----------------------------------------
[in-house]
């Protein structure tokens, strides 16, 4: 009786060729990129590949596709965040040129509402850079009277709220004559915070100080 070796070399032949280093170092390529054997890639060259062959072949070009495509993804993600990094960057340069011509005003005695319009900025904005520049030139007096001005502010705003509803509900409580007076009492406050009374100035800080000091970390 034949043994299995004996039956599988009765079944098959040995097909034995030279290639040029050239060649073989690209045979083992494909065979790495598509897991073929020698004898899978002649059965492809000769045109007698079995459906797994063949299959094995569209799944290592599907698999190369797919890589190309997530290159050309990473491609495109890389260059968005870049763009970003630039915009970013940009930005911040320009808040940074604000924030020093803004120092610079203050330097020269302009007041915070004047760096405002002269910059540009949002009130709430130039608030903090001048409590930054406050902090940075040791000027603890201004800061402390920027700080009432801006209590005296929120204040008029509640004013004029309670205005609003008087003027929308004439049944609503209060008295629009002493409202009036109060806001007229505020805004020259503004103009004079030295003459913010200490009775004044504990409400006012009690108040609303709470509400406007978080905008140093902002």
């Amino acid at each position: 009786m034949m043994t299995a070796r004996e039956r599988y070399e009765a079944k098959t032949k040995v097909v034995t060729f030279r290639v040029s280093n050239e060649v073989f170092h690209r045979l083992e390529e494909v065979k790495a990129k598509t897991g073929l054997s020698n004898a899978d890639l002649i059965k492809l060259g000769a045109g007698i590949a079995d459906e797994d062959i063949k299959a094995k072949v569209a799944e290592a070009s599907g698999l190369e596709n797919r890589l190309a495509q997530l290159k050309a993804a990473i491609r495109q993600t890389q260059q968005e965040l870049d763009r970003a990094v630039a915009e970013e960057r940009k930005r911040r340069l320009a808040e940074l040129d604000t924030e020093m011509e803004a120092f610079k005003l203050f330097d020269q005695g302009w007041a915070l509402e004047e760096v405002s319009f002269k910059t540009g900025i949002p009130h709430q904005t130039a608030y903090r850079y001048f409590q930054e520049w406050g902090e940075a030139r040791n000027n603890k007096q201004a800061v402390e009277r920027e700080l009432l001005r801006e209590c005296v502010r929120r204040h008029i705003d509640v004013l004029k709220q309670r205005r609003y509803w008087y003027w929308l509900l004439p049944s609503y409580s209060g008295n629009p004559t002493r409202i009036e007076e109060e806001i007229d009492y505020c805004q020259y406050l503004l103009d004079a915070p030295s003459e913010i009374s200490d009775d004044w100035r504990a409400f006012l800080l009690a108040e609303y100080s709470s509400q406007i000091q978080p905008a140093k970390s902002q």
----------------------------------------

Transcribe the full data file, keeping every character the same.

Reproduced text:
[in-house]
């Protein structure tokens, strides 16, 4: 009786060729990129590949596709965040040129509402850079009277709220004559915070100080 070796070399032949280093170092390529054997890639060259062959072949070009495509993804993600990094960057340069011509005003005695319009900025904005520049030139007096001005502010705003509803509900409580007076009492406050009374100035800080000091970390 034949043994299995004996039956599988009765079944098959040995097909034995030279290639040029050239060649073989690209045979083992494909065979790495598509897991073929020698004898899978002649059965492809000769045109007698079995459906797994063949299959094995569209799944290592599907698999190369797919890589190309997530290159050309990473491609495109890389260059968005870049763009970003630039915009970013940009930005911040320009808040940074604000924030020093803004120092610079203050330097020269302009007041915070004047760096405002002269910059540009949002009130709430130039608030903090001048409590930054406050902090940075040791000027603890201004800061402390920027700080009432801006209590005296929120204040008029509640004013004029309670205005609003008087003027929308004439049944609503209060008295629009002493409202009036109060806001007229505020805004020259503004103009004079030295003459913010200490009775004044504990409400006012009690108040609303709470509400406007978080905008140093902002």
């Amino acid at each position: 009786m034949m043994t299995a070796r004996e039956r599988y070399e009765a079944k098959t032949k040995v097909v034995t060729f030279r290639v040029s280093n050239e060649v073989f170092h690209r045979l083992e390529e494909v065979k790495a990129k598509t897991g073929l054997s020698n004898a899978d890639l002649i059965k492809l060259g000769a045109g007698i590949a079995d459906e797994d062959i063949k299959a094995k072949v569209a799944e290592a070009s599907g698999l190369e596709n797919r890589l190309a495509q997530l290159k050309a993804a990473i491609r495109q993600t890389q260059q968005e965040l870049d763009r970003a990094v630039a915009e970013e960057r940009k930005r911040r340069l320009a808040e940074l040129d604000t924030e020093m011509e803004a120092f610079k005003l203050f330097d020269q005695g302009w007041a915070l509402e004047e760096v405002s319009f002269k910059t540009g900025i949002p009130h709430q904005t130039a608030y903090r850079y001048f409590q930054e520049w406050g902090e940075a030139r040791n000027n603890k007096q201004a800061v402390e009277r920027e700080l009432l001005r801006e209590c005296v502010r929120r204040h008029i705003d509640v004013l004029k709220q309670r205005r609003y509803w008087y003027w929308l509900l004439p049944s609503y409580s209060g008295n629009p004559t002493r409202i009036e007076e109060e806001i007229d009492y505020c805004q020259y406050l503004l103009d004079a915070p030295s003459e913010i009374s200490d009775d004044w100035r504990a409400f006012l800080l009690a108040e609303y100080s709470s509400q406007i000091q978080p905008a140093k970390s902002q």